Linda Stephens, portraying the rooming house operator Fraulein Schneider, and Jonathan Gillard Daly, as her Jewish suitor, use sincerity and simplicity to be poignantly human, while Angela Iannone contributes a rough and tumble sexiness in her portrait of the sailor-loving roomer Fraulein Kost. Milwaukee newcomer Kelley Faulkner is a particularly crisp and confident Sally Bowles when we first meet her. That sets up Sally's slide into desperation and Faulkner's harrowing second act rendition of the show's title song.
American writer Clifford Bradshaw is a blandly undeveloped character in Joe Masteroff's book for the musical, and although Geoffrey Hemingway sings the role very well, his flat acting adds nothing to the role.
Beginning with Faulkner, the entire cast shows itself to be Broadway caliber in the song and dance elements of "Cabaret." A four-piece orchestra perched in a band box above the stage is augmented by the chorus boys and girls of the Kit Kat Klub who also play a variety of musical instruments.
Bare Bones for Next Act
While the Rep is filling its main stage with lush costumes, sets and 33 actors, Next Act Theatre is going minimalist with an extremely spare stage, few props and four actors. The play is the nearly unknown "Four Places," but the emotional impact it and the Next Act production deliver is as powerful as "Cabaret's."
The 80-minute drama unflinchingly addresses one of life's most wrenching issues -- adult children becoming parents to their physically and mentally failing parents. Even in the most functional of families, the moment when the children feel compelled to assert control over their parents' lives is painfully difficult. If unpleasant baggage from the past accompanies that, the situation can be hellish.
Chicago playwright Joel Drake Johnson tackles the subject head-on in showing us a middle-aged brother and sister nervously taking their elderly mother to lunch. We know they are about to stage some sort of intervention in her life. "Four Places" engrosses its audience by gradually revealing more and more about the dynamics of the family.
The no-nonsense, economical writing prevents the play from sliding into soap opera or melodrama, and the story is not neatly wrapped up at the end. Nary a false move can be found in the plot.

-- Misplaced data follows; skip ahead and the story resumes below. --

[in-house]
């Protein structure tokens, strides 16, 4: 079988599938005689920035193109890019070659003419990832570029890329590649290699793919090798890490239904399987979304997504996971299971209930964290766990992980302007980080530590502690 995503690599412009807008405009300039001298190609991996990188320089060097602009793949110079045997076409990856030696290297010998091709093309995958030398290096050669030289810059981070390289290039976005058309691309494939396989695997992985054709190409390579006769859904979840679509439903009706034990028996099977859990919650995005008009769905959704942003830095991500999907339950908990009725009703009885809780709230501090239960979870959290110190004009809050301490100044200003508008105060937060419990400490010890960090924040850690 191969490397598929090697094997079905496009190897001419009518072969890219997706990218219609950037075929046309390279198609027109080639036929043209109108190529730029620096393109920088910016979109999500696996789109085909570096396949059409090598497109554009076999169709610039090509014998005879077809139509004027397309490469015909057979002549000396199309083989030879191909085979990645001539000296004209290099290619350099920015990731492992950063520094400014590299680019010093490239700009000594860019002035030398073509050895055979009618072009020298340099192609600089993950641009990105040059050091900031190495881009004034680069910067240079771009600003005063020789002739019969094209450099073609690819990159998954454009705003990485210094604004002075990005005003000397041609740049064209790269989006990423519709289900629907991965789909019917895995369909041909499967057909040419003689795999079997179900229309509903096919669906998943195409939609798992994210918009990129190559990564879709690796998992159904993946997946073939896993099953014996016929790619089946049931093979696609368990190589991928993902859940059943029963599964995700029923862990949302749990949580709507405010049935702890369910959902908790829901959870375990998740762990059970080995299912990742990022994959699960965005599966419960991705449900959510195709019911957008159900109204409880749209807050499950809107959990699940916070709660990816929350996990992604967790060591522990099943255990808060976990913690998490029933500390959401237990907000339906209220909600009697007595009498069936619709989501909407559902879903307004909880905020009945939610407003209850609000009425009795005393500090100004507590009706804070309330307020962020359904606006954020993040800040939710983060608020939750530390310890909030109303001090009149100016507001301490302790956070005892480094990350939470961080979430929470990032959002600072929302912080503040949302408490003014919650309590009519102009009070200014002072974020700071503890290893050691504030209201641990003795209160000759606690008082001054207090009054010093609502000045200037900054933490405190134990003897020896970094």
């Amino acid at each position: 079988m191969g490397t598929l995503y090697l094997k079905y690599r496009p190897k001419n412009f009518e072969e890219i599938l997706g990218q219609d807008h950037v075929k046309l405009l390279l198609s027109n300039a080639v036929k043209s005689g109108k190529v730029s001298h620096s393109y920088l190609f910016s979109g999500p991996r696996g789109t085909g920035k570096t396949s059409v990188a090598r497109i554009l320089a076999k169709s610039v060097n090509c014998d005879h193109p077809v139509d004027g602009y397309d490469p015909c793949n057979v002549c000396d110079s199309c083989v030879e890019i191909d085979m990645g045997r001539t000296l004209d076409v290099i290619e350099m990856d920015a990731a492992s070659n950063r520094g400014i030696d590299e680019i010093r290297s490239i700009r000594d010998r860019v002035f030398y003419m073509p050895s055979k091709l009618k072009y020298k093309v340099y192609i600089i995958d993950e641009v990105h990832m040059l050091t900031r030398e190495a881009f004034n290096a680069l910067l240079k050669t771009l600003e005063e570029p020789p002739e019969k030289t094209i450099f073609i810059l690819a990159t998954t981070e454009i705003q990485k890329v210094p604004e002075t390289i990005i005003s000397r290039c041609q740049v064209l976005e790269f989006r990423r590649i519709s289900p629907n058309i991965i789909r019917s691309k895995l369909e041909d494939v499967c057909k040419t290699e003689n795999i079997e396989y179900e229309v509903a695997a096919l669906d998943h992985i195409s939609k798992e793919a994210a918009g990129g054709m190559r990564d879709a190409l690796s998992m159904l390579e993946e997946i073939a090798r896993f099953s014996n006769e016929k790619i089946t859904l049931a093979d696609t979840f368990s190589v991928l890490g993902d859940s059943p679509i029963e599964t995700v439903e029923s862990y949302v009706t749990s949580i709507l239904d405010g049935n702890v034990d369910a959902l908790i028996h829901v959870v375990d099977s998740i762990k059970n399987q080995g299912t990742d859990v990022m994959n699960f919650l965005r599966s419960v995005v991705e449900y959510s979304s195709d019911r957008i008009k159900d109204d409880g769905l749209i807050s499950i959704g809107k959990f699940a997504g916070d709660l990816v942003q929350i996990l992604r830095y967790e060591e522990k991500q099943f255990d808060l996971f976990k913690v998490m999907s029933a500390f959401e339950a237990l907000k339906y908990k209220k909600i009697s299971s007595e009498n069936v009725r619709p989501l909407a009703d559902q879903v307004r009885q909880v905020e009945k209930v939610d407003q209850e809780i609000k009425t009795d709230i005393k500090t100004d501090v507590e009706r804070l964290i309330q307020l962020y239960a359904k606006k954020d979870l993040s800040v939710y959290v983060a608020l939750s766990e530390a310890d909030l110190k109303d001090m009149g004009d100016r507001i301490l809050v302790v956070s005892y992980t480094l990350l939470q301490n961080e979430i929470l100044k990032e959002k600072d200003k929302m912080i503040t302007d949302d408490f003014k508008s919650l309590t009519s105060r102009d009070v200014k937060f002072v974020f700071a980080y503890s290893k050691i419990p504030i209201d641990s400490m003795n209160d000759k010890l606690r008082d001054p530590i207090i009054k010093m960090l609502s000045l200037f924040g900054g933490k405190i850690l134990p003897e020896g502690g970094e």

As a result, our sympathy continually shifts during the single act. Sometimes we feel for the siblings, and at other times their mother grabs our allegiance.
Flora Coker so thoroughly inhabits the mother character, one doubts she is acting. She starts with her naturally quite charm and deftly adds flashes of irritability, anger and intransigence.
Mark Ulrich and Mary MacDonald Kerr effectively convey the children's skittishness while exposing some individual family wounds. Laura Gray's meddling waitress possesses a patronizing unctuous warmth that appropriately produces a fingernails-across-a-chalkboard effect. David Cecsarini directed.
Next Act Theatre is in transition this season as it awaits the opening of its new Fifth Ward performance space in 2011. This is the first of three productions it will mount in In Tandem Theatre Company's Tenth Street Theatre.
Damien has been around so long, he was at Summerfest the night George Carlin was arrested for speaking the seven dirty words you can't say on TV. He was also at the Uptown Theatre the night Bruce Springsteen's first Milwaukee concert was interrupted for three hours by a bomb scare. Damien was reviewing the concert for the Milwaukee Journal. He wrote for the Journal and Journal Sentinel for 37 years, the last 29 as theater critic.
During those years, Damien served two terms on the board of the American Theatre Critics Association, a term on the board of the association's foundation, and he studied the Latinization of American culture in a University of Southern California fellowship program. Damien also hosted his own arts radio program, "Milwaukee Presents with Damien Jaques," on WHAD for eight years.
Travel, books and, not surprisingly, theater top the list of Damien's interests. A news junkie, he is particularly plugged into politics and international affairs, but he also closely follows the Brewers, Packers and Marquette baskeball. Damien lives downtown, within easy walking distance of most of the theaters he attends.